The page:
The piracy and terrorism nexus: real or imagined?

Document Type

Journal Article


Faculty of Business and Law


School of Law and Justice / Sellenger Centre for Research in Law, Justice and Social Change




Hamilton, K. (2011). The piracy and terrorism nexus: real or imagined?. Journal of the Australian Institute of Professional Intelligence Officers, 19(2), 25-37. Original article available here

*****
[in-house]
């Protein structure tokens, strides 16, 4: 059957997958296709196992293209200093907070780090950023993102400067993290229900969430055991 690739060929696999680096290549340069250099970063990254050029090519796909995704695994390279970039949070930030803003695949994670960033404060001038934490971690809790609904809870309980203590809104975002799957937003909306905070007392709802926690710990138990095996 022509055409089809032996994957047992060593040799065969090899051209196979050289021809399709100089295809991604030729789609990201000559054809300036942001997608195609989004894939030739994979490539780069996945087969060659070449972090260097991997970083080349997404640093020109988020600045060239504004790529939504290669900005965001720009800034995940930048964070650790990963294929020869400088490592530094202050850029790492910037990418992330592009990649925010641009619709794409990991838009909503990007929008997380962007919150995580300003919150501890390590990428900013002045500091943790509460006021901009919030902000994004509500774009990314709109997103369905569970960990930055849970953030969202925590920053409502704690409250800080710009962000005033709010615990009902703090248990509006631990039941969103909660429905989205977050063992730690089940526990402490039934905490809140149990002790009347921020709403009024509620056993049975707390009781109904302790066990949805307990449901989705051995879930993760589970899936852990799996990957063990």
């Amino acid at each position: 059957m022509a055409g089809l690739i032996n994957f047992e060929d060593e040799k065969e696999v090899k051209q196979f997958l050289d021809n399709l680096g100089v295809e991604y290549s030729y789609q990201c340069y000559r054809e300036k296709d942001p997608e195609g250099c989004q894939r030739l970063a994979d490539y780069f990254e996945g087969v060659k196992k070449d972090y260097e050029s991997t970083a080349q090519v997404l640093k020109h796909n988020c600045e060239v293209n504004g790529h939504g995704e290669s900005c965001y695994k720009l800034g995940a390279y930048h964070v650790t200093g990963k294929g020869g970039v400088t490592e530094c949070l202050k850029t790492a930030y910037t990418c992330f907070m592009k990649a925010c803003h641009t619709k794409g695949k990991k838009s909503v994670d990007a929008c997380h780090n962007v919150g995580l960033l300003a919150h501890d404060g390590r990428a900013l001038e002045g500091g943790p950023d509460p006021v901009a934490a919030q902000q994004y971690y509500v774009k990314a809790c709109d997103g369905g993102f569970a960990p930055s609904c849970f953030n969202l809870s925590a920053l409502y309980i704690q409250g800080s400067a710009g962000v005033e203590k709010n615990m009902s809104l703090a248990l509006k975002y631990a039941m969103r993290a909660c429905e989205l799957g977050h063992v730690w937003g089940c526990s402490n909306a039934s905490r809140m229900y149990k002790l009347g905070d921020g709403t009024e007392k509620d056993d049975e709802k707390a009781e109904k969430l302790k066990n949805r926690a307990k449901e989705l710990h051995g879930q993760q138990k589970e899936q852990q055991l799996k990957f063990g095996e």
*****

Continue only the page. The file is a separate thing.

The waters off the coast of Somalia and in the Gulf of Aden have been the location of a dramatic proliferation of pirate activities in recent years. Security officials around the world are concerned about the risks posed by Somali piracy to maritime shipping and to national security. These risks relate to the susceptibility of world trade shipments to terrorist attack and to the emergence of an increasingly powerful Islamist movement in Somalia with connections to global terrorist networks. Whilst Somali piracy has been the topic of growing media speculation, reliable information about the phenomenon is scant. This paper reports on research conducted in Kenya where over 100 Somalis are being prosecuted for piracy. It aims to give insight into the motivations of Somali pirates and argues that the weight of current evidence strongly suggests that piracy off the East African coast is strictly an economic crime.

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